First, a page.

Of the thirteen skeletons, nine were able to have isotope analysis carried out (see the table, below). The strontium isotope results were not out of place for people brought up in Lincolnshire, but the oxygen isotope results suggested something different. The results indicated that all of the individuals had an origin somewhere to the south and / or east of Lincolnshire. Research by Allen Archaeology suggests that the closest dataset match currently known is from an Anglo Saxon burial group in Ringlemere, Kent. Although these results must be treated with caution, not least because we still have very little comparative data for other Lincolnshire burials, the results are intriguing. Can we suggest that this small cemetery represents a social group from the southeast of England, retaining a sense of shared identity in death as well as in life? We know that tribal identities continued to be relevant throughout Roman Britain, as attested by tombstone evidence, so this burial group may represent the cemetery used by a group of people of the Cantiaci tribe living in the tribal area of the Corieltavi. Even skeleton 317, that of a child aged between 2 and 5, shows such an origin, which might suggest that the group had not long been in the area, or that new members continued to migrate there over time.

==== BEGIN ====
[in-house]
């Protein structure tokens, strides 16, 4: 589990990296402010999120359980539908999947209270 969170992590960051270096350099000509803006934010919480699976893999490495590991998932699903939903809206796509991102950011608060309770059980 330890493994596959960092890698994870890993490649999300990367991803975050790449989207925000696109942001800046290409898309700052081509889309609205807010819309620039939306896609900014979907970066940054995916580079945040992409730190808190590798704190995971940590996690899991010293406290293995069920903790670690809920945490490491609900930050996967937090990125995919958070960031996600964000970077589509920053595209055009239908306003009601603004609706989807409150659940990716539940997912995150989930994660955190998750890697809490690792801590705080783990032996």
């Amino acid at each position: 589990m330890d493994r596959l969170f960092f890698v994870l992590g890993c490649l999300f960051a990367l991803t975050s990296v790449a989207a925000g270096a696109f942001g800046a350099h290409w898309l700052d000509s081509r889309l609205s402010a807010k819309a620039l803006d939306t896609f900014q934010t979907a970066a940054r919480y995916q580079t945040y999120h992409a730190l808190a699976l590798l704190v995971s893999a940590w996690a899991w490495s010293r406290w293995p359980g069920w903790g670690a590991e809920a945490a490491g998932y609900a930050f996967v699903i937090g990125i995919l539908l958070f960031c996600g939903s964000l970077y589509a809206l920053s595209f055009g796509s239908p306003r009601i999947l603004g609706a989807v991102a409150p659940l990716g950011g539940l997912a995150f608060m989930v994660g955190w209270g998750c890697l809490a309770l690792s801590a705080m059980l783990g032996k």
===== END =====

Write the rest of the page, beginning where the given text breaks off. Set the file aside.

The significance of the cemetery does not end there, however, as a number of individual burials are unusual, and what we would term ‘deviant’. If the burial group does represent a single community, then the burial practices they used were not consistent. The burials are orientated both north/south and east/west, and with inconsistency in the shape and size of grave cuts. Although supine burials (individuals buried lying on their backs) predominate, crouched burials were also found, a more unusual burial position in the Roman period. Some burials were even more unusual, however, with two of the burials being decapitated, one with hands apparently tied behind their back, and another weighed down with stones. We will examine each of these in turn.